Cover Story

Fargo: No longer Far-gone

"Fargo: No longer Far-gone" Continued...

The 2008 housing bust skipped the area. Construction booms: Last year the city issued building permits worth $378 million (a Fargo record), including permits for 1,170 new apartments. “Developers are clamoring to get streets in,” said Jim Gilmour, Fargo’s planning and development director. Workers in winter hats build new homes, add to old ones, replace windows, build fencing, and renovate city parks along the river. They plant young trees in parks and pour cement for new curbs and roads that include bike lanes.

BOOMING: Downtown Fargo.
Tom Stromm/The Bismarck Tribune/AP
BOOMING: Downtown Fargo.
Jake and Nathan Joraanstad.
Daniel James Devine
Jake and Nathan Joraanstad.
GROWTH: The Red River Women’s Clinic, North Dakota’s only abortion facility.
Dan Koeck/Reuters/Landov
GROWTH: The Red River Women’s Clinic, North Dakota’s only abortion facility.
The Microsoft campus.
Associated Press/Photo by Alyssa Hurst
The Microsoft campus.
Railroad tracks downtown.
Daniel James Devine
Railroad tracks downtown.

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GROWTH HAS BROUGHT SOME PROBLEMS. From 2000 to 2012 the local homeless population tripled, to about 600, with shelters today so full churches have agreed to host overflow homeless crowds during winter. “Without that project in place ... there would be people dying in Fargo,” said Rob Swiers, the executive director of New Life Center, a Christian shelter. He speaks of “people living in cars.”

The Red River overflows its banks regularly, and during a major 2009 flood Fargoans had to “beat back the river,” said Jonas Bundy, a pastor at Bethel Church who moved to town that year and saw kids filling sandbags with shovels. Those sandbags—around 3 million—helped spare the city from major devastation: “It’s an incredible point of pride for our community.” Flooding isn’t great for business, however. City officials hope to secure federal assistance for a $1.8 billion diversion project that would channel floodwaters around town.

Along with the growing population are growing challenges to family values. Last October the City Commission unanimously approved a non-binding LGBT (lesbian, gay, bisexual, and transgender) anti-discrimination resolution. “Could this have happened 10 years ago in this city? No,” said Tom Freier, executive director of the Fargo-based North Dakota Family Alliance. 

The state’s only abortion facility, the Red River Women’s Clinic, is located downtown. The facility’s annual average of about 1,300 abortion procedures dropped to 1,185 last year, perhaps thanks to stricter pro-life legislation North Dakota adopted in 2013.

Falling abortion rates are a hopeful sign for young families attracted by Fargo’s strong economy. Reid, the Radiant Homes builder, is married and has a 1-year-old boy and a baby due in June: He said Fargo has a “great school system” and is a great place to raise kids. Elementary students are packing new schools.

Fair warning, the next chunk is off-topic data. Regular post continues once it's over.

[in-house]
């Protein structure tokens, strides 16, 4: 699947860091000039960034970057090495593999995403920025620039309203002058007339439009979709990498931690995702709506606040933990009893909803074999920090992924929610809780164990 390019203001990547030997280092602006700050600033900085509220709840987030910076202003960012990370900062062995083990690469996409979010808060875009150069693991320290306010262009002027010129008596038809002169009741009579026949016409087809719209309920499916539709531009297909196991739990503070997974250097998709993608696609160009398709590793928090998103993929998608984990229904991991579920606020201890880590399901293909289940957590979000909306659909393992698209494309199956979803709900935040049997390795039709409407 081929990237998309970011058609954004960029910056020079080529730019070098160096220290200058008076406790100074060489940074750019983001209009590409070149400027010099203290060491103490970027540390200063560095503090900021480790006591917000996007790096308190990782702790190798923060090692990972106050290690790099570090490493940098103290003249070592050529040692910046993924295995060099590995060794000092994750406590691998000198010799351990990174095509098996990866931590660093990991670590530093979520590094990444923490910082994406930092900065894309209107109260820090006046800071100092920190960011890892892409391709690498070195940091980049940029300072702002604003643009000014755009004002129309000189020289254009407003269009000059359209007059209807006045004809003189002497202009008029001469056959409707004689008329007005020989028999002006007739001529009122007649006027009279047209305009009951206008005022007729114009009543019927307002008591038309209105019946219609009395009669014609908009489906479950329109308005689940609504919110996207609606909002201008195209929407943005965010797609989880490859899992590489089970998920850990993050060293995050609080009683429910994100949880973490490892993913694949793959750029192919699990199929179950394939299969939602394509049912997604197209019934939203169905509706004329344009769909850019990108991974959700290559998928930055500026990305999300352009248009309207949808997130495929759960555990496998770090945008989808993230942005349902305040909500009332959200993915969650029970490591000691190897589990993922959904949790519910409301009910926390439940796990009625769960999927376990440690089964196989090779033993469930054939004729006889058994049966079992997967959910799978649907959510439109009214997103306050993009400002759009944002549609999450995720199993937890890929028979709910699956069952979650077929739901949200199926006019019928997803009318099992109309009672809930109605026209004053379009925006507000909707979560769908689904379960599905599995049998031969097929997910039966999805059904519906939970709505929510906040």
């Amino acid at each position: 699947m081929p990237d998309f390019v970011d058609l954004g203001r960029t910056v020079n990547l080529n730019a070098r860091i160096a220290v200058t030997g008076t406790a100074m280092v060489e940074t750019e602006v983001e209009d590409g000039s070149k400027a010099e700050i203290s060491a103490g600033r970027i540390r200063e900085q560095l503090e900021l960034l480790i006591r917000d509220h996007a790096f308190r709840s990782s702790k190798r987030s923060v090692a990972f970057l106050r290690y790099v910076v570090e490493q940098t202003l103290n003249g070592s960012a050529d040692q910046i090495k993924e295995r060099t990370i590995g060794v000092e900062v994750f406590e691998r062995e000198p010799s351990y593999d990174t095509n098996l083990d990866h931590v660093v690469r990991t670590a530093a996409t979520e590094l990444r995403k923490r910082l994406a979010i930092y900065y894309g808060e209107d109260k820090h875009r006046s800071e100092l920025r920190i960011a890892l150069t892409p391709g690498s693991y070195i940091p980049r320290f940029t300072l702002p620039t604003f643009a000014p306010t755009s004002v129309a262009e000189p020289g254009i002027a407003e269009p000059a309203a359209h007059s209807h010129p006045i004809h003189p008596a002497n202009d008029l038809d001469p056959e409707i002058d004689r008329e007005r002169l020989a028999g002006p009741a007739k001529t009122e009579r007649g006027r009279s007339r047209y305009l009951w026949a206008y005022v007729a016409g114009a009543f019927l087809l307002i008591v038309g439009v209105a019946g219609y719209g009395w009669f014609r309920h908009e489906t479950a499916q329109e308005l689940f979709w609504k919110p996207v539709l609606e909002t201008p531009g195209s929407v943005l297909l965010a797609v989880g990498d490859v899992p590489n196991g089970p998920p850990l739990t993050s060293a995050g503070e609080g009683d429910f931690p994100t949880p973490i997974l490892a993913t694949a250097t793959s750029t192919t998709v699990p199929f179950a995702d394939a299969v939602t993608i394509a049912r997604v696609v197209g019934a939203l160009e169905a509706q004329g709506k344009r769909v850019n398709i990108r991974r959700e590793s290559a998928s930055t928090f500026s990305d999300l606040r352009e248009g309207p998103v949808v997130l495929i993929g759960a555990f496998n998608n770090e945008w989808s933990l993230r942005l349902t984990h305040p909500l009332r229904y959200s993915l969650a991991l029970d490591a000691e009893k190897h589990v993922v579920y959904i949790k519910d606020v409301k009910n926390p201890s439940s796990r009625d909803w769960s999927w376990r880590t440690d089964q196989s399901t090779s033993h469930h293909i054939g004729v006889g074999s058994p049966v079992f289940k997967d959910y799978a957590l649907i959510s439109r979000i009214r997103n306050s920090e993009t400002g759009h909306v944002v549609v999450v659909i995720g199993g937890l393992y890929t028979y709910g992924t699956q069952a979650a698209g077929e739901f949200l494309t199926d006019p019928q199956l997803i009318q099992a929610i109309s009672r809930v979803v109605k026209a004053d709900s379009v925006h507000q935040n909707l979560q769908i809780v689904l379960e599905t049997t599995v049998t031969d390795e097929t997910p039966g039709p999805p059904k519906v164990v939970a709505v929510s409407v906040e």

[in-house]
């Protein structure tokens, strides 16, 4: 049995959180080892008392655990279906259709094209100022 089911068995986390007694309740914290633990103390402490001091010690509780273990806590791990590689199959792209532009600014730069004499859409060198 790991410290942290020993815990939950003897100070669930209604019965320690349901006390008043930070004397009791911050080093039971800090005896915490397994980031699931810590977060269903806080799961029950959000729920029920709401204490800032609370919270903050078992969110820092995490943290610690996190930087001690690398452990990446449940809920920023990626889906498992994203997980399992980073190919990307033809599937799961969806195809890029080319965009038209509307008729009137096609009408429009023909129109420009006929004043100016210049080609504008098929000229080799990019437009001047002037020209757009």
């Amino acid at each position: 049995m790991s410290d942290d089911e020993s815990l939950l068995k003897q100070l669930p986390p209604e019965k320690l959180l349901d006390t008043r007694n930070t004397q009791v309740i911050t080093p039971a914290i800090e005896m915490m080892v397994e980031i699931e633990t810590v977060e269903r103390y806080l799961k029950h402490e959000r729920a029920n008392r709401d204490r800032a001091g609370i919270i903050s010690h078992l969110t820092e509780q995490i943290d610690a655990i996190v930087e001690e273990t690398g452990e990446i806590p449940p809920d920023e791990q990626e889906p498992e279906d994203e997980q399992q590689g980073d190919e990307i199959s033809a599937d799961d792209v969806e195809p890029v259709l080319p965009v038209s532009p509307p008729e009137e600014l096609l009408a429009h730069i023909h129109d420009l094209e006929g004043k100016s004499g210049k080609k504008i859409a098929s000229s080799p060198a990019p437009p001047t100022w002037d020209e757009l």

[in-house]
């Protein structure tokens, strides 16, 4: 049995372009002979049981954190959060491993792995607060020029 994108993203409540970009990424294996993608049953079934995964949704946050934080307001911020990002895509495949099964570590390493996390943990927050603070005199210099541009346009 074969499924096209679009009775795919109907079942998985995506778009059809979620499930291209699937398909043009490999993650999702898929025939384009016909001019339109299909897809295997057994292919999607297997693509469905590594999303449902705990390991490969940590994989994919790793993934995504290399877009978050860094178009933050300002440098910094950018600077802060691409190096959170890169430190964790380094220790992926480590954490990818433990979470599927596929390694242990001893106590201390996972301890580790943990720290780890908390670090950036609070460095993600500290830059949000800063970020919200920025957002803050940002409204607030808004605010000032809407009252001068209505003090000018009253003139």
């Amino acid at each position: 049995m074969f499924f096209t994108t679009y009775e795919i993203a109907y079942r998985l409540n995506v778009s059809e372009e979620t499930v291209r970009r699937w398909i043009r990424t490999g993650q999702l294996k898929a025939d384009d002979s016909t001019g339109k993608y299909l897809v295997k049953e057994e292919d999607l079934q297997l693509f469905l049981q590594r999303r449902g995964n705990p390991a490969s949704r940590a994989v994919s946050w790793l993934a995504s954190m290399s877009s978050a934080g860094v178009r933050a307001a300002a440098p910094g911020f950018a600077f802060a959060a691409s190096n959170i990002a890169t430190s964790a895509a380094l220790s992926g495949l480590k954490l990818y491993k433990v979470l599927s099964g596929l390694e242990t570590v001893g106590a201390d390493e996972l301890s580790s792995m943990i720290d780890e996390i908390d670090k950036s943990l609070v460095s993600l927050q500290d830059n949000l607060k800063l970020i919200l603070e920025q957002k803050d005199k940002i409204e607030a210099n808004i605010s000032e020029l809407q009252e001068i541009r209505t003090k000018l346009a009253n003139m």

Fargo residents are also proud of the growth of North Dakota State University, which tallied a record high enrollment—nearly 15,000 students—last fall and a sports three-peat: Its NCAA football team has won three national titles in a row in Division I’s Football Championship Subdivision. The biggest football powers are in the Football Bowl Subdivision, but NDSU in championship games has beaten Sam Houston State twice and Towson University once. Students crash university servers in their rush to claim game tickets. 

NDSU has a newly renovated cafeteria, pool hall, and eight-lane bowling alley. Freier said some of the new liberal influence in Fargo may be linked to North Dakota State University, which sponsors LGBT events in the region and trumpets the slogan, “Our pride runs campuswide.” (Last fall the school began allowing LGBT students to request a sexually oriented roommate of their choice.)

Enrollment stats at NDSU indicate 6 out of 10 students are from out of state, but 6 out of 10 graduates end up accepting jobs in North Dakota. Churches that hope to reach newcomers include River City Church (RCC), which the Joraanstad brothers attend. RCC is housed downtown in a former brick furniture shop with show windows and thick pillars the landlord claims could support a Sherman tank. The building sits beside the train tracks, and churchgoers occasionally arrive late after getting stuck on the sidewalk behind a train. The kids’ classes meet in a heated garage with a decrepit freight elevator in one corner.

Lead pastor Brett Moser started RCC with a handful of families in 2009, and today more than 400 people attend weekly services. Of those, one-third are college students. The rest are mainly young married couples and kids under 18. “A lot of folks in our church are engineers and architects,” said Moser. Others work for tech companies, schools, or the big hospital downtown, Sanford Health.

Charlie Hogstad, 31, moved to Fargo in 2005 to date and marry a nursing student he loved. Friends at a church small group helped him and his wife, Andrea, work through early marriage problems and move from “being at war with each other to seeing how the gospel can slowly draw us closer together.” His small group also helped a Congolese immigrant family get settled and obtain driver’s licenses.

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